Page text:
Stereotactic radiosurgery for treatment of brain metastases. A report of the DEGRO Working Group on Stereotactic Radiotherapy

Strahlenther Onkol. 2014 Jun;190(6):521-32. doi: 10.1007/s00066-014-0648-7. Epub 2014 Apr 9.


Background: This report from the Working Group on Stereotaktische Radiotherapie of the German Society of Radiation Oncology (Deutsche Gesellschaft für Radioonkologie, DEGRO) provides recommendations for the use of stereotactic radiosurgery (SRS) on patients with brain metastases. It considers existing international guidelines and details them where appropriate.

Results and discussion: The main recommendations are: Patients with solid tumors except germ cell tumors and small-cell lung cancer with a life expectancy of more than 3 months suffering from a single brain metastasis of less than 3 cm in diameter should be considered for SRS. Especially when metastases are not amenable to surgery, are located in the brain stem, and have no mass effect, SRS should be offered to the patient. For multiple (two to four) metastases--all less than 2.5 cm in diameter--in patients with a life expectancy of more than 3 months, SRS should be used rather than whole-brain radiotherapy (WBRT). Adjuvant WBRT after SRS for both single and multiple (two to four) metastases increases local control and reduces the frequency of distant brain metastases, but does not prolong survival when compared with SRS and salvage treatment. As WBRT carries the risk of inducing neurocognitive damage, it seems reasonable to withhold WBRT for as long as possible.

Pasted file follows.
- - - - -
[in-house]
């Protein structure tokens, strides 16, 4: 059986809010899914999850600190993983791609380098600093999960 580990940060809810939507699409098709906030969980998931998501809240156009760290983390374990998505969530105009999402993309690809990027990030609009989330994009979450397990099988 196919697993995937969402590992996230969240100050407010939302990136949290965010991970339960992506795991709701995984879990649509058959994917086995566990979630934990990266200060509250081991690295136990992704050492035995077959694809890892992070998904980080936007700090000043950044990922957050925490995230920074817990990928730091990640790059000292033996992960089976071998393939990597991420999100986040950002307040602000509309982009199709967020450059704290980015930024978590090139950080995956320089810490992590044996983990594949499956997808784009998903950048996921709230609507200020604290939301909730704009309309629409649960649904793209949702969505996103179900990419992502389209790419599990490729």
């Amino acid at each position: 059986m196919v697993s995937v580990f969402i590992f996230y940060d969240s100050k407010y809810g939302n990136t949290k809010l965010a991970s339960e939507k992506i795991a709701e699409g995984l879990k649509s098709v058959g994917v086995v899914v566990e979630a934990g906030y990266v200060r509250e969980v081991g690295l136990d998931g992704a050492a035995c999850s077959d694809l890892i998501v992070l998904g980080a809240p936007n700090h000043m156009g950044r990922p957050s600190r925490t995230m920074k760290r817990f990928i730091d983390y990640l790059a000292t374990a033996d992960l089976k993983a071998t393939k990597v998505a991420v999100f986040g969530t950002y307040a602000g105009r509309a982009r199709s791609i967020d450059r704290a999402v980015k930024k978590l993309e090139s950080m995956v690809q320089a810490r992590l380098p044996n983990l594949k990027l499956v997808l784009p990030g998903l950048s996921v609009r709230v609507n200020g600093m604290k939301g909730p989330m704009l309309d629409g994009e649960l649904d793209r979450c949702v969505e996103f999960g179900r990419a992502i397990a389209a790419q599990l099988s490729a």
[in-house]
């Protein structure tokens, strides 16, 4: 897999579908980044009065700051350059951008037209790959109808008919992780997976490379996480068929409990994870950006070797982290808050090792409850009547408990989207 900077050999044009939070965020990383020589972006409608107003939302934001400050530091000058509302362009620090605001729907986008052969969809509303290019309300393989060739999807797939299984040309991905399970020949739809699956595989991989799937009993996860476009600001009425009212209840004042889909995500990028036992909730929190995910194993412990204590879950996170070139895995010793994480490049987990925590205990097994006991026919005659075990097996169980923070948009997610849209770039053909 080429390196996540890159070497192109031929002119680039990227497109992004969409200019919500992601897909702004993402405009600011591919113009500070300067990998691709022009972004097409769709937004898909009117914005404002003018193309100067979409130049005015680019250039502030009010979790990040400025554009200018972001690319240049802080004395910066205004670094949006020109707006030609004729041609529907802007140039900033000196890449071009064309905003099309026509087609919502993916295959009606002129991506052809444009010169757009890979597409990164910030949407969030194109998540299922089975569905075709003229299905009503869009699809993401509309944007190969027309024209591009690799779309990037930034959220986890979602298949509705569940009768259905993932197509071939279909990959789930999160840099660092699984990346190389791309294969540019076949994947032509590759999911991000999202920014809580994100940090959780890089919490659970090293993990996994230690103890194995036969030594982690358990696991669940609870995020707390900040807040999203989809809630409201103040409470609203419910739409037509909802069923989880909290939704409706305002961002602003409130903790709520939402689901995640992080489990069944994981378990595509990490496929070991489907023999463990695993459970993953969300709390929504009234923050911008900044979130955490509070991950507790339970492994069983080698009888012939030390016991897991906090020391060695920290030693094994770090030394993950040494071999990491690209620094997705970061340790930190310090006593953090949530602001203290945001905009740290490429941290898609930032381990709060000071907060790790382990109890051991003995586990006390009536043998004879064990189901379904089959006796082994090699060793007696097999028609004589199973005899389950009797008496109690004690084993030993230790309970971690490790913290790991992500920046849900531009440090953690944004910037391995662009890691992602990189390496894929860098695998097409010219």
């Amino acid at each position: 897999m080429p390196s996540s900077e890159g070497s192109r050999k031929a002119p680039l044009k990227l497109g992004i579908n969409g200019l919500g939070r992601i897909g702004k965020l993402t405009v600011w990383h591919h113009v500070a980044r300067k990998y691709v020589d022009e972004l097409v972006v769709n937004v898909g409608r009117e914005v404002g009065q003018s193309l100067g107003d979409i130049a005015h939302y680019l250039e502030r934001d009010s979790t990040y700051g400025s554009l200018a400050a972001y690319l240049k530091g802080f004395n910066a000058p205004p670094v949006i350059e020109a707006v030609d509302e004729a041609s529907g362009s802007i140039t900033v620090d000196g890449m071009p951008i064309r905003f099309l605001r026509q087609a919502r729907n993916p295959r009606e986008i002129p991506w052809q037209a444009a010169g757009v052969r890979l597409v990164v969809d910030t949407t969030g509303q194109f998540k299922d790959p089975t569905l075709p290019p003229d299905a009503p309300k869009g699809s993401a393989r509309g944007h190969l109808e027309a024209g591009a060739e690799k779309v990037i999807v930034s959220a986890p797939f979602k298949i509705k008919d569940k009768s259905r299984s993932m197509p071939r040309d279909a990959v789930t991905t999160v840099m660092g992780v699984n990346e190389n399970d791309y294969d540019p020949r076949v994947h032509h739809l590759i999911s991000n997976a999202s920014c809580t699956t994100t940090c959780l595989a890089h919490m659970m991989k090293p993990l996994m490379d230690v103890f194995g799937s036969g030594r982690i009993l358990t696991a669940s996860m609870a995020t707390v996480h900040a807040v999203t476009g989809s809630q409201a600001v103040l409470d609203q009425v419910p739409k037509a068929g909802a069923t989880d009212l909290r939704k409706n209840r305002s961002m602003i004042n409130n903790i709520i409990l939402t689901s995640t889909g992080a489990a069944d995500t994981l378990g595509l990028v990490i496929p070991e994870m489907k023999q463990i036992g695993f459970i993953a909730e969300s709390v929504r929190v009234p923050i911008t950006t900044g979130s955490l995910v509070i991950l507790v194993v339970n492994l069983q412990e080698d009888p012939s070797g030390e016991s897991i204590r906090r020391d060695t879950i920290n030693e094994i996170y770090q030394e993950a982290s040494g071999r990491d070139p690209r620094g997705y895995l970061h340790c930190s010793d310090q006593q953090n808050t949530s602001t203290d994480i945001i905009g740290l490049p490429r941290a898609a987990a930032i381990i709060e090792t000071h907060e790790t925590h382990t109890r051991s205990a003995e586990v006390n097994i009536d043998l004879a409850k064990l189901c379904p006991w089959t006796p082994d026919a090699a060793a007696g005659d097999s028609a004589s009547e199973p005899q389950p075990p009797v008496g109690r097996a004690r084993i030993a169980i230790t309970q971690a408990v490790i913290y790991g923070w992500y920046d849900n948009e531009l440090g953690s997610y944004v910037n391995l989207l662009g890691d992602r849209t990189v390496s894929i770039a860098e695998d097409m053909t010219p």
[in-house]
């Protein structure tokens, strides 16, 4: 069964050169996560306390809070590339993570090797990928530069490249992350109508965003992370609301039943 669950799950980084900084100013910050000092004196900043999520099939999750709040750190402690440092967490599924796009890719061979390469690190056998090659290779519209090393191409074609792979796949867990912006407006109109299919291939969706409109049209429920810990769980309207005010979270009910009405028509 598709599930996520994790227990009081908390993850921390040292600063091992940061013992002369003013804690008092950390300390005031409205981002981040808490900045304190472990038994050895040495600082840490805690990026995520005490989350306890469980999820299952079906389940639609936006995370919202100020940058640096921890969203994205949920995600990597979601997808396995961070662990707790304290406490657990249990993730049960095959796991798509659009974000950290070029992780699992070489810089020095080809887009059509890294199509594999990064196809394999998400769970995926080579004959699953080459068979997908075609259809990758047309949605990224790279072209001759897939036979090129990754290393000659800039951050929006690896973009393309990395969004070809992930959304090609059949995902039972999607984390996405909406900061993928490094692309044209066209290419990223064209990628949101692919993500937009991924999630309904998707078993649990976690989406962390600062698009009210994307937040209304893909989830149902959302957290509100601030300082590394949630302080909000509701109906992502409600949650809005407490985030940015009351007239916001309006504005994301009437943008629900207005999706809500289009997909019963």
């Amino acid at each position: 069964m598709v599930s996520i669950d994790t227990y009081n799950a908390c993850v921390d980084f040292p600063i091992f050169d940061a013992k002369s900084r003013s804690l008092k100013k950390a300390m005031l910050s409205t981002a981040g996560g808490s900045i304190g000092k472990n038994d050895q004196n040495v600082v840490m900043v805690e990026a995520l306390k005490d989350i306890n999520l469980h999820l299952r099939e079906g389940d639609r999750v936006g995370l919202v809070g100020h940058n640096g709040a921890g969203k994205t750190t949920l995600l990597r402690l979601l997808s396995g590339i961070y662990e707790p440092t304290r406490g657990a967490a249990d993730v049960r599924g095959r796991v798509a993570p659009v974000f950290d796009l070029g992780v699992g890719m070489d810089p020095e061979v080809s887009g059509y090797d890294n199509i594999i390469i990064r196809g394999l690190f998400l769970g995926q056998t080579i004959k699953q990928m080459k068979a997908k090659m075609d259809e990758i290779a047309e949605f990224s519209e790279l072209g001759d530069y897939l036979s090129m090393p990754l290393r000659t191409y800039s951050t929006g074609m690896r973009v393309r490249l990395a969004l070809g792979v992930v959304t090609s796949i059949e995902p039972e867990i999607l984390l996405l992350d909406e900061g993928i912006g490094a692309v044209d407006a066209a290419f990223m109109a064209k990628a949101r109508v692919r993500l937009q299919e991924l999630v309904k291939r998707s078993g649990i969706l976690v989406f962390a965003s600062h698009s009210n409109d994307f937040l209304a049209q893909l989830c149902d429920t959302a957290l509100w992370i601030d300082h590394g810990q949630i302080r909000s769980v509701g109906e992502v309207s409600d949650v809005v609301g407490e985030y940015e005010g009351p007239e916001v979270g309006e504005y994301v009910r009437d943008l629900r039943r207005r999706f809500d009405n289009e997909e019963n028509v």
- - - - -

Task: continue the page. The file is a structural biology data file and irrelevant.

Conclusion: A single (marginal) dose of 20 Gy is a reasonable choice that balances the effect on the treated lesion (local control, partial remission) against the risk of late side effects (radionecrosis). Higher doses (22-25 Gy) may be used for smaller (< 1 cm) lesions, while a dose reduction to 18 Gy may be necessary for lesions greater than 2.5-3 cm. As the infiltration zone of the brain metastases is usually small, the GTV-CTV (gross tumor volume-clinical target volume) margin should be in the range of 0-1 mm. The CTV-PTV (planning target volume) margin depends on the treatment technique and should lie in the range of 0-2 mm. Distant brain recurrences fulfilling the aforementioned criteria can be treated with SRS irrespective of previous WBRT.

Publication types

  • Review

MeSH terms

  • Brain / surgery
  • Brain Damage, Chronic / diagnosis
  • Brain Neoplasms / mortality
  • Brain Neoplasms / secondary*
  • Brain Neoplasms / surgery*
  • Combined Modality Therapy
  • Cranial Irradiation
  • Follow-Up Studies
  • Germany
  • Guideline Adherence
  • Humans
  • Neoplasm, Residual / pathology
  • Neoplasm, Residual / surgery
  • Postoperative Complications / diagnosis
  • Radiation Injuries / diagnosis
  • Radiation Oncology
  • Radiosurgery*
  • Radiotherapy, Adjuvant
  • Reoperation
  • Salvage Therapy
  • Societies, Medical
  • Survival Rate